Humphry Davy

The statue of Penzance’s most famous son looks east down Market Jew Street, where he was born on this day in 1778. But it also looks further east, past St Michael’s Mount, across the Tamar and upcountry, where he made his name, and then across the sea to where he ended his days.

His parents were not particularly well-off, although they could afford to send Humphry to Penzance Grammar School and then to finish at Truro Grammar School. By all accounts Davy was an indifferent scholar and made little impression on his teachers. When his father died he was apprenticed to a Penzance surgeon in 1795. There, he taught himself the rudiments of chemistry, as well as learning French, the language of the pre-eminent scientists of his day. More importantly, he made useful contacts, such as Davies Gilbert.

It was through Gilbert that he came to the attention of Thomas Beddoes at Bristol. Beddoes invited him to join his Pneumatic Institute, which was investigating the use of gases in medicine. While at Bristol Davy experimented with nitrous oxide (laughing gas) and identified its possible use as an anaesthetic. He also almost killed himself by deliberately inhaling carbon monoxide to test its effects.

As well as lacking much concern for health and safety, science in those days was less specialised and Davy counted among his friends at Bristol the poets Robert Southey and Samuel Taylor Coleridge, while writing some romantic poetry himself.

In 1801, aged just 23, he was offered a post as assistant lecturer at the Royal Institution in London, established two years previously. It was Davy’s public lectures that brought him to wider attention. It secured invitations to all the best dinner parties, as well as a full lectureship within a year.

A flood of discoveries followed thick and fast. Davy used electrolysis to isolate calcium, magnesium, potassium and sodium, proved that chlorine was an element and re-assessed the nature of heat. In 1804 he was invited to become a Fellow of the Royal Society, the main scientific institution of the time. In 1812 he was knighted and became a baronet in 1818. During the war with France in 1813 Davy, accompanied by his wife and his assistant, Michael Faraday, even journeyed to France, invited by the French Government to receive a medal for his electro-chemical work. This accolade crowned a career largely spent demolishing French theories on heat.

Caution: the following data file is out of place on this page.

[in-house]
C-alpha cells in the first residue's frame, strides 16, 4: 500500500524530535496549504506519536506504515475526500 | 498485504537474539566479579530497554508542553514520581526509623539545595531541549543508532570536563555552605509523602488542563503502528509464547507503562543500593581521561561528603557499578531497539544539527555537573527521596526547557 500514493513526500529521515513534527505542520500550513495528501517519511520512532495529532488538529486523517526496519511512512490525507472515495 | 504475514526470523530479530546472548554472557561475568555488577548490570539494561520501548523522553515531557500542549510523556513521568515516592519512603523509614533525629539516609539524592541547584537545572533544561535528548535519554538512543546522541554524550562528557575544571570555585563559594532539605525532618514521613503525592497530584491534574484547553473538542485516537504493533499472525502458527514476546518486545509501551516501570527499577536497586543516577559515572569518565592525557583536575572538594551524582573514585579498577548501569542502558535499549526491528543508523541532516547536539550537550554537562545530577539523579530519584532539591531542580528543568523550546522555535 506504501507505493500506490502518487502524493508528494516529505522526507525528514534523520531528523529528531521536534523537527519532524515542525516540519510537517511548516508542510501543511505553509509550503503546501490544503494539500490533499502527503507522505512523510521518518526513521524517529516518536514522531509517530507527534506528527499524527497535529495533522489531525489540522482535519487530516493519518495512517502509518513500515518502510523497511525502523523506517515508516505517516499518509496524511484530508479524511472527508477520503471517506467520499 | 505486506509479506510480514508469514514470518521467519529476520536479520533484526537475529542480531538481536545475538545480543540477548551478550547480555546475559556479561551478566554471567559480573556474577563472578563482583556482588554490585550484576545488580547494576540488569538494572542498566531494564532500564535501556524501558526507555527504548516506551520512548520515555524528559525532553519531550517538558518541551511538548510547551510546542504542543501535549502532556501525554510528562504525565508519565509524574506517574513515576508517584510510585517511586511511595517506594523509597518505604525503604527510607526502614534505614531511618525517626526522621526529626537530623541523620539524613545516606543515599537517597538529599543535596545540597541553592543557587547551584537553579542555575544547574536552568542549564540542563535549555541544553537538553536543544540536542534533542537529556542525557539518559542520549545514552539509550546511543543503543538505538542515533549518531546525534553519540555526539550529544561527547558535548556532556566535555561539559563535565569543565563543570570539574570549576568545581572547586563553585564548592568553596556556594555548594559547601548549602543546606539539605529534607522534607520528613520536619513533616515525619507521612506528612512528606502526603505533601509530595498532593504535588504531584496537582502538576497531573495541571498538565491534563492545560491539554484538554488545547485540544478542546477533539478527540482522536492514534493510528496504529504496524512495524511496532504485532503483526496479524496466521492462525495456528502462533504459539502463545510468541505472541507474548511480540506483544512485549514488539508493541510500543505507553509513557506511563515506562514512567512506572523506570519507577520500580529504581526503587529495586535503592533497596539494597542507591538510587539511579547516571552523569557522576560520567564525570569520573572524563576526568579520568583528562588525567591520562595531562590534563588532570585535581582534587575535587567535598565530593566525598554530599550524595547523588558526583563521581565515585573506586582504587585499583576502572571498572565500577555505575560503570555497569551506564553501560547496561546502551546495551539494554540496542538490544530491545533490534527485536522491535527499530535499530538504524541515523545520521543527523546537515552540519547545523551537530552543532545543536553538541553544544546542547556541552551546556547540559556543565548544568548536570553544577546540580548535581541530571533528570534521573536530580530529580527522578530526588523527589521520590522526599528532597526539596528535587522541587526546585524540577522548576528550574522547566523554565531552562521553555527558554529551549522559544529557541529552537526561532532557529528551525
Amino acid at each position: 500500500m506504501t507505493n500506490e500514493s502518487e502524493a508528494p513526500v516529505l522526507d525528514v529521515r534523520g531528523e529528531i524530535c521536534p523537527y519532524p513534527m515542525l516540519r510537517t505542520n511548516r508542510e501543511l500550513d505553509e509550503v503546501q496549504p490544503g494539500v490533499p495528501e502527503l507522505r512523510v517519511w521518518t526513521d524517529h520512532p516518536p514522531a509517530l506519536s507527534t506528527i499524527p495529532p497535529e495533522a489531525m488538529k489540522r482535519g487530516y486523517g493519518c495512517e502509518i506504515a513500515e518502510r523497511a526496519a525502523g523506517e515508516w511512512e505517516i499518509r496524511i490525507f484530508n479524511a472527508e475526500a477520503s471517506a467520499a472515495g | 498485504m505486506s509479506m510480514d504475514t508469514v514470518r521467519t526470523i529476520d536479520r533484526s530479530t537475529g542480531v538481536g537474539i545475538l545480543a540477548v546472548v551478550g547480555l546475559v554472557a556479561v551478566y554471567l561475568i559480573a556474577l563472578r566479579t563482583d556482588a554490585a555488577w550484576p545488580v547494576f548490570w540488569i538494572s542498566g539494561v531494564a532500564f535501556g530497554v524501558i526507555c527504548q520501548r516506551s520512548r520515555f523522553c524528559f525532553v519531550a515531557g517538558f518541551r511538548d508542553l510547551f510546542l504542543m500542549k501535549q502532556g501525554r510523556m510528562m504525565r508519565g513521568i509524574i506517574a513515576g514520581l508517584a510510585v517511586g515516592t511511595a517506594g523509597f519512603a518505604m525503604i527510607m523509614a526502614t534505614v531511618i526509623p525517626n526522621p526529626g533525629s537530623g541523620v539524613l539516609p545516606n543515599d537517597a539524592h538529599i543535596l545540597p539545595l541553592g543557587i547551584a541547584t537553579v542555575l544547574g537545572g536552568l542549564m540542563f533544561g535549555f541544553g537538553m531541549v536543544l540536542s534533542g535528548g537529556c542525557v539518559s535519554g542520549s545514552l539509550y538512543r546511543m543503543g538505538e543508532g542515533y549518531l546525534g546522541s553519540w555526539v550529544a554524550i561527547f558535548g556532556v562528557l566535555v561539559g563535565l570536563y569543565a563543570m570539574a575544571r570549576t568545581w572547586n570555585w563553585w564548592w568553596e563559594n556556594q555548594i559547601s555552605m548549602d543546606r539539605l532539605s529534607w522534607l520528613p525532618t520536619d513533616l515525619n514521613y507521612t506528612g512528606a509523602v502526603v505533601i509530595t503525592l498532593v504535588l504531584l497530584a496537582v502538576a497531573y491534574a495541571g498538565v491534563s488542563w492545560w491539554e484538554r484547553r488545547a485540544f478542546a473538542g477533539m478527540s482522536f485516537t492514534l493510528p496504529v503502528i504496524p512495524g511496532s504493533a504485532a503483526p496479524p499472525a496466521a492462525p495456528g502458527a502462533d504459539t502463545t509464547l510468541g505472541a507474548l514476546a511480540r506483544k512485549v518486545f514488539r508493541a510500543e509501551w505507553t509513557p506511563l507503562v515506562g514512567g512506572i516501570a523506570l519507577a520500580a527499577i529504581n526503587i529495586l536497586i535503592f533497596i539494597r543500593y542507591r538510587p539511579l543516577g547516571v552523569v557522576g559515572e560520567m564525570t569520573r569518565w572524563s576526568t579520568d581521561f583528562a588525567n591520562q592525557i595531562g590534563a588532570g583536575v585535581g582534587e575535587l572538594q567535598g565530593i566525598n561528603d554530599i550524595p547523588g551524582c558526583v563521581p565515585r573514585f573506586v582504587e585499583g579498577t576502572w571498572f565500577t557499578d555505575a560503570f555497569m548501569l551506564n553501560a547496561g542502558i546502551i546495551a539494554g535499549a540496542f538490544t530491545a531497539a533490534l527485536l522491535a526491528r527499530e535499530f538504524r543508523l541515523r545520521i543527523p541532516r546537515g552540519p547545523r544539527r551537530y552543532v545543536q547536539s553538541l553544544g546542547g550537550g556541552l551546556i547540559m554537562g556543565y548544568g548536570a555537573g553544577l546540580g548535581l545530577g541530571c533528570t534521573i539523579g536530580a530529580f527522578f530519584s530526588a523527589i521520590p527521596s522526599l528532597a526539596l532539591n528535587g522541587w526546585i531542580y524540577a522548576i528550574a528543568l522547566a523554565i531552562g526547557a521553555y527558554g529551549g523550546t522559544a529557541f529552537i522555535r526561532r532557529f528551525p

Back from the continent Davy found time for his most well-known invention, the safety lamp. This ultimately saved many lives in coal mines, preventing the recurrence of disasters such as that at Felling Colliery near Newcastle in 1812, when 92 men lost their lives in a massive explosion.

Davy was elected President of the Royal Society in 1820, but he never managed to reconcile the jealousies and feuds within it between the old gentleman-amateurs and the new professional academic scientists. His own manner, sometimes irritable while careless of etiquette, didn’t help.

Ultimately, he was felled by two strokes in 1826 and 1829, the second eventually ending his life. One of Cornwall’s most famous sons, he spent most of his life beyond its borders. Interestingly, his voluminous writings display little explicit reference to his Cornish identity, apart from some whimsical and over-romanticised poetry about the landscape.

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